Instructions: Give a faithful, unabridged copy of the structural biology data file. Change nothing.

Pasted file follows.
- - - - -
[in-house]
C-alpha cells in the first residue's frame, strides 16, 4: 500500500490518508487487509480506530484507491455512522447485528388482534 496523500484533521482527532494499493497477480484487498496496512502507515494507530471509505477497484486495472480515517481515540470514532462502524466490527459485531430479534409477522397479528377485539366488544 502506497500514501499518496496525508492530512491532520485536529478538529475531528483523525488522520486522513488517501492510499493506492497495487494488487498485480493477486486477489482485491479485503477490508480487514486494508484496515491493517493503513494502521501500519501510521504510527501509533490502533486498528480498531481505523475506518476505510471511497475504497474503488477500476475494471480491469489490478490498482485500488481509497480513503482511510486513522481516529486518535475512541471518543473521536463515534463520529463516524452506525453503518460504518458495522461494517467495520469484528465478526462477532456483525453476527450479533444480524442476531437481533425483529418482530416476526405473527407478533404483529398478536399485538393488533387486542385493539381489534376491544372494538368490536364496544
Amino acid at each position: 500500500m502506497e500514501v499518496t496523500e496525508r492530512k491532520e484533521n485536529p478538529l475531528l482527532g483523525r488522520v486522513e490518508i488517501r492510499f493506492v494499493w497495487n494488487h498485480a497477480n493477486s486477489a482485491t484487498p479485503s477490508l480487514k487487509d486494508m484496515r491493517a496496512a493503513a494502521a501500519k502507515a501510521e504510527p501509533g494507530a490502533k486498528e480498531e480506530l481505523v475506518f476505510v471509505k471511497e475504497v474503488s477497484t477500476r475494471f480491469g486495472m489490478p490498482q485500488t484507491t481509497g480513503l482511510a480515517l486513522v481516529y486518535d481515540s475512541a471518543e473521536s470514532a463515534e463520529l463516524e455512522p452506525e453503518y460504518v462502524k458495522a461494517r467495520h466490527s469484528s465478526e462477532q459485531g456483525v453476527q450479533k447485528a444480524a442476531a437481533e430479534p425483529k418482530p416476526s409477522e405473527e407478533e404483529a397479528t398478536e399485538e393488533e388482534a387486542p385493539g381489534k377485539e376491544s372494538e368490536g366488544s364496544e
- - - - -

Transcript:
[in-house]
C-alpha cells in the first residue's frame, strides 16, 4: 500500500490518508487487509480506530484507491455512522447485528388482534 496523500484533521482527532494499493497477480484487498496496512502507515494507530471509505477497484486495472480515517481515540470514532462502524466490527459485531430479534409477522397479528377485539366488544 502506497500514501499518496496525508492530512491532520485536529478538529475531528483523525488522520486522513488517501492510499493506492497495487494488487498485480493477486486477489482485491479485503477490508480487514486494508484496515491493517493503513494502521501500519501510521504510527501509533490502533486498528480498531481505523475506518476505510471511497475504497474503488477500476475494471480491469489490478490498482485500488481509497480513503482511510486513522481516529486518535475512541471518543473521536463515534463520529463516524452506525453503518460504518458495522461494517467495520469484528465478526462477532456483525453476527450479533444480524442476531437481533425483529418482530416476526405473527407478533404483529398478536399485538393488533387486542385493539381489534376491544372494538368490536364496544
Amino acid at each position: 500500500m502506497e500514501v499518496t496523500e496525508r492530512k491532520e484533521n485536529p478538529l475531528l482527532g483523525r488522520v486522513e490518508i488517501r492510499f493506492v494499493w497495487n494488487h498485480a497477480n493477486s486477489a482485491t484487498p479485503s477490508l480487514k487487509d486494508m484496515r491493517a496496512a493503513a494502521a501500519k502507515a501510521e504510527p501509533g494507530a490502533k486498528e480498531e480506530l481505523v475506518f476505510v471509505k471511497e475504497v474503488s477497484t477500476r475494471f480491469g486495472m489490478p490498482q485500488t484507491t481509497g480513503l482511510a480515517l486513522v481516529y486518535d481515540s475512541a471518543e473521536s470514532a463515534e463520529l463516524e455512522p452506525e453503518y460504518v462502524k458495522a461494517r467495520h466490527s469484528s465478526e462477532q459485531g456483525v453476527q450479533k447485528a444480524a442476531a437481533e430479534p425483529k418482530p416476526s409477522e405473527e407478533e404483529a397479528t398478536e399485538e393488533e388482534a387486542p385493539g381489534k377485539e376491544s372494538e368490536g366488544s364496544e